Other reviewers have commented on how agonizingly long the songs feel. This is no lie; each song feels incredibly drawn out with excessive repetitions of riffs that serve no purpose but to artificially inflate the running time of each track, perhaps in some inane pursuit of 'being epic'. But there is nothing epic about this music, no sweeping grandeur, no particular atmosphere, nothing at all that would make the music deserving of such a term. For a band that claims to be 'doom metal', there's a complete lack of atmosphere in music where atmosphere is one of if not the most critical quality! Yes, all the pieces are in place; clever transfers between soft and hard passages, 'propulsive' drumming (note: slamming the crash cymbal as much as possible doesn't elevate the intensity of the music), some modicum of intensity. But it's all for naught, as the critical element of legitimacy is completely lacking.

The sounds themselves aren't particularly awful. Hell, there are even some pleasing parts distributed throughout the mostly aimless waffling among trite Sabbathism and stoner rock grooves. But even these few moments of pleasure are instantly extinguished by how very repulsive the feel of this band is. The Sword is a band that lacks any and all love of the genre. Not being able to judge a book by its cover is a complete lie: if it looks like an indie rocker and sounds like one, it's sure as hell not a heavy metal band, and to describe it as such is utterly ludicrous. This is completely devoid of metal's fire and spirit, leaving it with only a cold, calculating attempt to make money and sway listeners over to 'the light side': that of the normal and mundane culture that we so despise.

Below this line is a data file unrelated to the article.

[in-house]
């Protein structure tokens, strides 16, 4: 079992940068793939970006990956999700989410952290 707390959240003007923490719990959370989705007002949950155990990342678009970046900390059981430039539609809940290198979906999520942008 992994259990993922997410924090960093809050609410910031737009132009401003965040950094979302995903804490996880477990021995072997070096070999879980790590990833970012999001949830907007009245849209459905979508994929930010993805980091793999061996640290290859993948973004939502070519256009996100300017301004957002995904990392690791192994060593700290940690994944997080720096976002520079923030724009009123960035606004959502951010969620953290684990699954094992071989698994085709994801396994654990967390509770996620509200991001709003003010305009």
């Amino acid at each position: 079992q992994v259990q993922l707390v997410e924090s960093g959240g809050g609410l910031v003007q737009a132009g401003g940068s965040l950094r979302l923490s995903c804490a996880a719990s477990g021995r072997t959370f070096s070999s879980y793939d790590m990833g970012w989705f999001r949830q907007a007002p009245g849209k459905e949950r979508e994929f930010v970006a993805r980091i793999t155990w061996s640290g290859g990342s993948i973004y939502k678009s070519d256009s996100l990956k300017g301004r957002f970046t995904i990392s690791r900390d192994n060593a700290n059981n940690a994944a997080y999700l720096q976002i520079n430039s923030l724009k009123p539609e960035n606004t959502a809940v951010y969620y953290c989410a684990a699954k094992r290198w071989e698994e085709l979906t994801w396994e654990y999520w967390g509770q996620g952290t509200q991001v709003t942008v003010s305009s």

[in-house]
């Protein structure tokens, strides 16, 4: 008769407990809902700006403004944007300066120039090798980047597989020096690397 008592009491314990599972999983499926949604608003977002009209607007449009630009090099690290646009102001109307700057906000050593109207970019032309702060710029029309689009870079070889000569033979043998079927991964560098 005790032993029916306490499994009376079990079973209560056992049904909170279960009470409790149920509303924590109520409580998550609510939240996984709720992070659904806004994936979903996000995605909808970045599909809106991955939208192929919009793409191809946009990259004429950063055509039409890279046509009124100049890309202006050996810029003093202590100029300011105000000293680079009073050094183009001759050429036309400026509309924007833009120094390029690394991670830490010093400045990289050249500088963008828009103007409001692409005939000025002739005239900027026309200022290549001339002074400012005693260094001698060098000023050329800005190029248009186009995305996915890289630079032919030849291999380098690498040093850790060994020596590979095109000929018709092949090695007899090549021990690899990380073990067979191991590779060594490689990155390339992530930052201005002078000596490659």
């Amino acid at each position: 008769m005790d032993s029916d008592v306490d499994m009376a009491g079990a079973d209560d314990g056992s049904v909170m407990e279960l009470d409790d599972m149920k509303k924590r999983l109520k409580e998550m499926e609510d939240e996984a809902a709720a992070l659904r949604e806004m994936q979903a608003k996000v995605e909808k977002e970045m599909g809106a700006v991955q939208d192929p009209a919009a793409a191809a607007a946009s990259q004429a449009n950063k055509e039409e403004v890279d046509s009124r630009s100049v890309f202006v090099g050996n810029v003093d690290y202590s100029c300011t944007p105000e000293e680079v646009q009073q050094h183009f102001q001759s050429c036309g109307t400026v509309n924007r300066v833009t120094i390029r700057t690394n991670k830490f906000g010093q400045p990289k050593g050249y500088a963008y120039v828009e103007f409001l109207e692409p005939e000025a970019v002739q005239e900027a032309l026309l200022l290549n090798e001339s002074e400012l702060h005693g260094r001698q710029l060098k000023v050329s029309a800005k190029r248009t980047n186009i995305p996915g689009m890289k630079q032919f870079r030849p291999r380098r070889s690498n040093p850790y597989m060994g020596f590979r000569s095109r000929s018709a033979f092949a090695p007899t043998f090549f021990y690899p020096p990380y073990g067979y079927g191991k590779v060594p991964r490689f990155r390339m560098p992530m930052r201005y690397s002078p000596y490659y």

No, this album isn't completely terrible on a musical level. But on a philosophical level, in the dimension of caring remotely for the genre, the community, hell, even their own music? A travesty matched by few. 'Age Of Winters' stands tall as a monolithic attempt to crush metal beneath the white hoof of 'progress' and 'civilization'. This, my friends, is the sort of music that is a plague upon metal, a conspiracy to strip it of its pride and savagery. Express your devotion to metal by denying this music as part of the community that you hold dear. This is metal only in sonic replication; NOT in all the ways that count.

Death to The Sword.

Tuesday, April 1, 2008

Metalcore Video Mixtape

And the epitome of Western Civilization: